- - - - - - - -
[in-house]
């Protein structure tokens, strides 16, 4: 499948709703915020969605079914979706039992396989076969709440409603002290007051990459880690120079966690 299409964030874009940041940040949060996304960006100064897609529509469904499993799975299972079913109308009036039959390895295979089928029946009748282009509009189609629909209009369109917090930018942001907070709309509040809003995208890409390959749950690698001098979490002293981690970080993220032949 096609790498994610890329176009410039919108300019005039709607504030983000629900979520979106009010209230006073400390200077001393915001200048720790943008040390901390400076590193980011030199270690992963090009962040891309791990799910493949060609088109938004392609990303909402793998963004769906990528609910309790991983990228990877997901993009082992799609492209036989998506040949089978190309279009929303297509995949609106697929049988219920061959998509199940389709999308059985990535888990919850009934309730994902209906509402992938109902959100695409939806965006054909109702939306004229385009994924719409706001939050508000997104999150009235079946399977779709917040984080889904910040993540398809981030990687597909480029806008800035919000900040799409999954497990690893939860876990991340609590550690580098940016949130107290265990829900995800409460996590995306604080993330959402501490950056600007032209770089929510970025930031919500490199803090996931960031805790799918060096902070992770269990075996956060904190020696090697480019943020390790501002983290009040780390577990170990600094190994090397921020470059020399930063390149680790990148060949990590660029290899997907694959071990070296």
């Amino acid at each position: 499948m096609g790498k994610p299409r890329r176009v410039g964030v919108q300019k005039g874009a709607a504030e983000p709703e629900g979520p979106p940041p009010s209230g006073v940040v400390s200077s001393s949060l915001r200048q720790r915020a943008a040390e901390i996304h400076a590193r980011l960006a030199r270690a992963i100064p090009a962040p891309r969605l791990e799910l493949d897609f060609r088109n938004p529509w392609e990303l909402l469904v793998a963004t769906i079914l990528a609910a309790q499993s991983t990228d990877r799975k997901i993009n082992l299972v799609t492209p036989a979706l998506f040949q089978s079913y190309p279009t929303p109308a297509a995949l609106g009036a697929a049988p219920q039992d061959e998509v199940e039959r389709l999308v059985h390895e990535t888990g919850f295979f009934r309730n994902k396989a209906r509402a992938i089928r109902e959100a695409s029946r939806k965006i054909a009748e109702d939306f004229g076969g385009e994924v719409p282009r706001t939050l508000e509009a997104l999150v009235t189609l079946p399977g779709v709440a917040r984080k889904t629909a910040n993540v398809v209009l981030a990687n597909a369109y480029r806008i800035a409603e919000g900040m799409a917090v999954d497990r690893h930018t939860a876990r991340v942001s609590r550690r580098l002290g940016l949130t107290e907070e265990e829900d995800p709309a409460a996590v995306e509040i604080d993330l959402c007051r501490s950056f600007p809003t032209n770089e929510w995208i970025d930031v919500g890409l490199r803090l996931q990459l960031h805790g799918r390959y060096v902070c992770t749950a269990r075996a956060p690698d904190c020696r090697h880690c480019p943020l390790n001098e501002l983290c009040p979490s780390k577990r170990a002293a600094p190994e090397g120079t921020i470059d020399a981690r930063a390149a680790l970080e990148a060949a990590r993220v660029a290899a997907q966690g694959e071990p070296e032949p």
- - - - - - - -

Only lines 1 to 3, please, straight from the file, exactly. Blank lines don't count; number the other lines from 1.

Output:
[in-house]
């Protein structure tokens, strides 16, 4: 499948709703915020969605079914979706039992396989076969709440409603002290007051990459880690120079966690 299409964030874009940041940040949060996304960006100064897609529509469904499993799975299972079913109308009036039959390895295979089928029946009748282009509009189609629909209009369109917090930018942001907070709309509040809003995208890409390959749950690698001098979490002293981690970080993220032949 096609790498994610890329176009410039919108300019005039709607504030983000629900979520979106009010209230006073400390200077001393915001200048720790943008040390901390400076590193980011030199270690992963090009962040891309791990799910493949060609088109938004392609990303909402793998963004769906990528609910309790991983990228990877997901993009082992799609492209036989998506040949089978190309279009929303297509995949609106697929049988219920061959998509199940389709999308059985990535888990919850009934309730994902209906509402992938109902959100695409939806965006054909109702939306004229385009994924719409706001939050508000997104999150009235079946399977779709917040984080889904910040993540398809981030990687597909480029806008800035919000900040799409999954497990690893939860876990991340609590550690580098940016949130107290265990829900995800409460996590995306604080993330959402501490950056600007032209770089929510970025930031919500490199803090996931960031805790799918060096902070992770269990075996956060904190020696090697480019943020390790501002983290009040780390577990170990600094190994090397921020470059020399930063390149680790990148060949990590660029290899997907694959071990070296």
């Amino acid at each position: 499948m096609g790498k994610p299409r890329r176009v410039g964030v919108q300019k005039g874009a709607a504030e983000p709703e629900g979520p979106p940041p009010s209230g006073v940040v400390s200077s001393s949060l915001r200048q720790r915020a943008a040390e901390i996304h400076a590193r980011l960006a030199r270690a992963i100064p090009a962040p891309r969605l791990e799910l493949d897609f060609r088109n938004p529509w392609e990303l909402l469904v793998a963004t769906i079914l990528a609910a309790q499993s991983t990228d990877r799975k997901i993009n082992l299972v799609t492209p036989a979706l998506f040949q089978s079913y190309p279009t929303p109308a297509a995949l609106g009036a697929a049988p219920q039992d061959e998509v199940e039959r389709l999308v059985h390895e990535t888990g919850f295979f009934r309730n994902k396989a209906r509402a992938i089928r109902e959100a695409s029946r939806k965006i054909a009748e109702d939306f004229g076969g385009e994924v719409p282009r706001t939050l508000e509009a997104l999150v009235t189609l079946p399977g779709v709440a917040r984080k889904t629909a910040n993540v398809v209009l981030a990687n597909a369109y480029r806008i800035a409603e919000g900040m799409a917090v999954d497990r690893h930018t939860a876990r991340v942001s609590r550690r580098l002290g940016l949130t107290e907070e265990e829900d995800p709309a409460a996590v995306e509040i604080d993330l959402c007051r501490s950056f600007p809003t032209n770089e929510w995208i970025d930031v919500g890409l490199r803090l996931q990459l960031h805790g799918r390959y060096v902070c992770t749950a269990r075996a956060p690698d904190c020696r090697h880690c480019p943020l390790n001098e501002l983290c009040p979490s780390k577990r170990a002293a600094p190994e090397g120079t921020i470059d020399a981690r930063a390149a680790l970080e990148a060949a990590r993220v660029a290899a997907q966690g694959e071990p070296e032949p």